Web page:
When we see these latter thoughts and behaviors arise in us, we should (again, in honest self-reflection) ask how well we’ve maintained our spiritual health. For example, have we spent more time complaining than praying; more time searching for stories that confirm our conclusions than searching the Scriptures; more time distrusting others than building up our faith in God; and more time sinking into ourselves than strengthening our relationship with Our Father.

For myself, it has been easier not to ‘redeem the time.’ Perhaps for you, like for me, it has been easy not to be more diligent and earnest in prayer; or not to using extra time to read the Scriptures or other spiritual treasures. Instead, it’s been too easy to set aside prayers entirely or pray only minimally, because it’s hard to focus or because something else seems more interesting.

Lent is the time when our prayers can transform how we speak; when our fasting can increase hunger for Our Lord; when our meditation on His sacrifice and mercy can grow a desire to be merciful to others.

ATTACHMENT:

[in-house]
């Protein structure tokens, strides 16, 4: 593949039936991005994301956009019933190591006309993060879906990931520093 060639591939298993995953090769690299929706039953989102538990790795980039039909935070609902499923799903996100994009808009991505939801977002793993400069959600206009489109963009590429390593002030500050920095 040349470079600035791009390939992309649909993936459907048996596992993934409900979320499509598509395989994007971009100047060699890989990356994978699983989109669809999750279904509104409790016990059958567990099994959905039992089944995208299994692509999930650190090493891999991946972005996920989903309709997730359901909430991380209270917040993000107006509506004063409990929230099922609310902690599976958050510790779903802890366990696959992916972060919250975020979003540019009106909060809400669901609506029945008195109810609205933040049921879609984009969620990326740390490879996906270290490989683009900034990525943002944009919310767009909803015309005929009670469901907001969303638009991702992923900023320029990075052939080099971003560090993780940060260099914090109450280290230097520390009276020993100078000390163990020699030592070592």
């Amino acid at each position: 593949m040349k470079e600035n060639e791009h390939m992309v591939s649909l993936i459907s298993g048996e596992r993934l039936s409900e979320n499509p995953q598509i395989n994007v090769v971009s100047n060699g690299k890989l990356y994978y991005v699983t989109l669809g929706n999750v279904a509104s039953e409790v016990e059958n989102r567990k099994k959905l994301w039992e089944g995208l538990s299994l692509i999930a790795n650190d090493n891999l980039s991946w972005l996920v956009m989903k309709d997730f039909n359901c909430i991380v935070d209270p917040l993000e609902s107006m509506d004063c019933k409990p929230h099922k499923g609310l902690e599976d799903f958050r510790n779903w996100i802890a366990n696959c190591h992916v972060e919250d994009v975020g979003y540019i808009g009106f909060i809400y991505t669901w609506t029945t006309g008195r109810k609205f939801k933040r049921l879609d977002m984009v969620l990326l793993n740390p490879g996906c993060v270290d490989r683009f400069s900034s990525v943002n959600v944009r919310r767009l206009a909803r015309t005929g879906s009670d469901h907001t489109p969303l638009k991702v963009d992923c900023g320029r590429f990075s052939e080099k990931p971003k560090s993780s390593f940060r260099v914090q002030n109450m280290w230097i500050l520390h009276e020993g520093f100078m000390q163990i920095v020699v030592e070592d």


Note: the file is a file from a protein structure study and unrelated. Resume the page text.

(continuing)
When this happens (even apart from pandemics), we develop spiritually unhealthy habits: griping and judging, fearfulness and despondency, apathy and indifference, meanness and pride, overindulgence and licentiousness. I don’t wish to suggest that these unhealthy habits are primary, or that they overrule the well-doing that I’ve seen. However, times of stress certainly requires us to be more on guard, and helps us focus on behaviors we might have missed or dismissed as unusual.

Lent is the time to work on developing healthy habits. It is time when our prayers can transform how we speak; when our fasting can increase hunger for Our Lord; when our meditation on His sacrifice and mercy can grow a desire to be merciful to others.

In brief, Lent gives us the opportunity to ‘redeem the time’ (Eph 5.16) by encouraging us to draw closer to Our Lord, and to focus on what matters most. In this way, Lent is a great gift—as perhaps this pandemic has been or can still be.